Not Python
  • 3
    Sooper easy for the Backend connectivity
  • 3
    TypeScript Support
  • 3
    Blazing fast
  • 3
    Performant and fast prototyping
  • 3
    Easy to learn
  • 3
    Easy
  • 3
    Scales, fast, simple, great community, npm, express
  • 3
    One language, end-to-end
  • 3
    Less boilerplate code
  • 2
    Npm i ape-updating
  • 2
    Event Driven
  • 2
    Lovely
  • 1
    Creat for apis
  • 0
    Node
CONS OF NODE.JS
  • 46
    Bound to a single CPU
  • 45
    New framework every day
  • 40
    Lots of terrible examples on the internet
  • 33
    Asynchronous programming is the worst
  • 24
    Callback
  • 19
    Javascript
  • 11
    Dependency hell
  • 11
    Dependency based on GitHub
  • 10
    Low computational power
  • 7
    Very very Slow
  • 7
    Can block whole server easily
  • 7
    Callback functions may not fire on expected sequence
  • 4
    Breaking updates
  • 4
    Unstable
  • 3
    Unneeded over complication
  • 3
    No standard approach
  • 1
    Bad transitive dependency management
  • 1
    Can't read server session

related Node.js posts

Shared insights
on
Node.jsNode.jsGraphQLGraphQLMongoDBMongoDB

I just finished the very first version of my new hobby project: #MovieGeeks. It is a minimalist online movie catalog for you to save the movies you want to see and for rating the movies you already saw. This is just the beginning as I am planning to add more features on the lines of sharing and discovery

For the #BackEnd I decided to use Node.js , GraphQL and MongoDB:

  1. Node.js has a huge community so it will always be a safe choice in terms of libraries and finding solutions to problems you may have

  2. GraphQL because I needed to improve my skills with it and because I was never comfortable with the usual REST approach. I believe GraphQL is a better option as it feels more natural to write apis, it improves the development velocity, by definition it fixes the over-fetching and under-fetching problem that is so common on REST apis, and on top of that, the community is getting bigger and bigger.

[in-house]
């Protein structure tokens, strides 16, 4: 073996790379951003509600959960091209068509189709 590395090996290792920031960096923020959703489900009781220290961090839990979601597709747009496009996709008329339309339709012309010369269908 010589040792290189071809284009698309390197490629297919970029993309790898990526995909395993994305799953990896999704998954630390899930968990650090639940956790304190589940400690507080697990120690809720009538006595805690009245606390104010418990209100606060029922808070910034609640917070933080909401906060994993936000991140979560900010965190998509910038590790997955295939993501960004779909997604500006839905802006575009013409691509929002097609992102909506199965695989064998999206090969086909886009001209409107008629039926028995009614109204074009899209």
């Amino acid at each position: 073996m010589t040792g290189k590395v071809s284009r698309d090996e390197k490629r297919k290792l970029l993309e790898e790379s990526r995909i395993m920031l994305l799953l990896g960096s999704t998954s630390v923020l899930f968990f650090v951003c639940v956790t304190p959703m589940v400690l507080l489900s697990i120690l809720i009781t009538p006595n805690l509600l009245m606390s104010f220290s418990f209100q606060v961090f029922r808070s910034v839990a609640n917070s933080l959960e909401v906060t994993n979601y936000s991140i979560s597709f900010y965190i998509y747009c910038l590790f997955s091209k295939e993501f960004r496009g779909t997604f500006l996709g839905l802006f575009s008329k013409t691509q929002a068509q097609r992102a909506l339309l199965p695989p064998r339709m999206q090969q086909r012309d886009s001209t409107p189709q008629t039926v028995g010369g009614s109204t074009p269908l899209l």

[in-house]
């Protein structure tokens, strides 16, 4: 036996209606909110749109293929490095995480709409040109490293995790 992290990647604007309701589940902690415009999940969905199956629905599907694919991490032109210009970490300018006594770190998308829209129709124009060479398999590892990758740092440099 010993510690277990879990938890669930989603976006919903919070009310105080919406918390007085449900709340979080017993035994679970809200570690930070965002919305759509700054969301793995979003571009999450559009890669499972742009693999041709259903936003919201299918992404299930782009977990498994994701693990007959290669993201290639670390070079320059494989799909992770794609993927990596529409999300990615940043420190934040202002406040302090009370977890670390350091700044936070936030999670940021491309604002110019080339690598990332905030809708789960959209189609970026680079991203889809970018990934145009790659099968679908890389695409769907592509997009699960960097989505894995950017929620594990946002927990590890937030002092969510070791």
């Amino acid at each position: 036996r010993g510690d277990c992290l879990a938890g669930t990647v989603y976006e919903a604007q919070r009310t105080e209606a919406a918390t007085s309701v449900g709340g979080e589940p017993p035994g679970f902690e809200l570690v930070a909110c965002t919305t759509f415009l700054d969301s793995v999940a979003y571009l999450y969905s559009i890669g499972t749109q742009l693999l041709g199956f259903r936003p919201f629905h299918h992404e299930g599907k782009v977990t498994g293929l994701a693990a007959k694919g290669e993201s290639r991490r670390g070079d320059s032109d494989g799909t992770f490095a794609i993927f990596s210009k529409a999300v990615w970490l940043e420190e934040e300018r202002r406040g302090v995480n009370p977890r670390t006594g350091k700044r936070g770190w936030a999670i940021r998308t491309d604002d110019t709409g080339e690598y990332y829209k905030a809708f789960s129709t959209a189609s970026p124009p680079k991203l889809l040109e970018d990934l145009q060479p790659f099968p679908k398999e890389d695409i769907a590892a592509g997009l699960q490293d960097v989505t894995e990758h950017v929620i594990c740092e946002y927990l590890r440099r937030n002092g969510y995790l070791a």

3. MongoDB was my choice for the database as I already have a lot of experience working on it and because, despite of some bad reputation it has acquired in the last months, I still believe it is a powerful database for at least a very long list of use cases such as the one I needed for my website

See more
Nick Rockwell
SVP, Engineering at Fastly · | 46 upvotes · 3.6M views

When I joined NYT there was already broad dissatisfaction with the LAMP (Linux Apache HTTP Server MySQL PHP) Stack and the front end framework, in particular. So, I wasn't passing judgment on it. I mean, LAMP's fine, you can do good work in LAMP. It's a little dated at this point, but it's not ... I didn't want to rip it out for its own sake, but everyone else was like, "We don't like this, it's really inflexible." And I remember from being outside the company when that was called MIT FIVE when it had launched. And been observing it from the outside, and I was like, you guys took so long to do that and you did it so carefully, and yet you're not happy with your decisions. Why is that? That was more the impetus. If we're going to do this again, how are we going to do it in a way that we're gonna get a better result?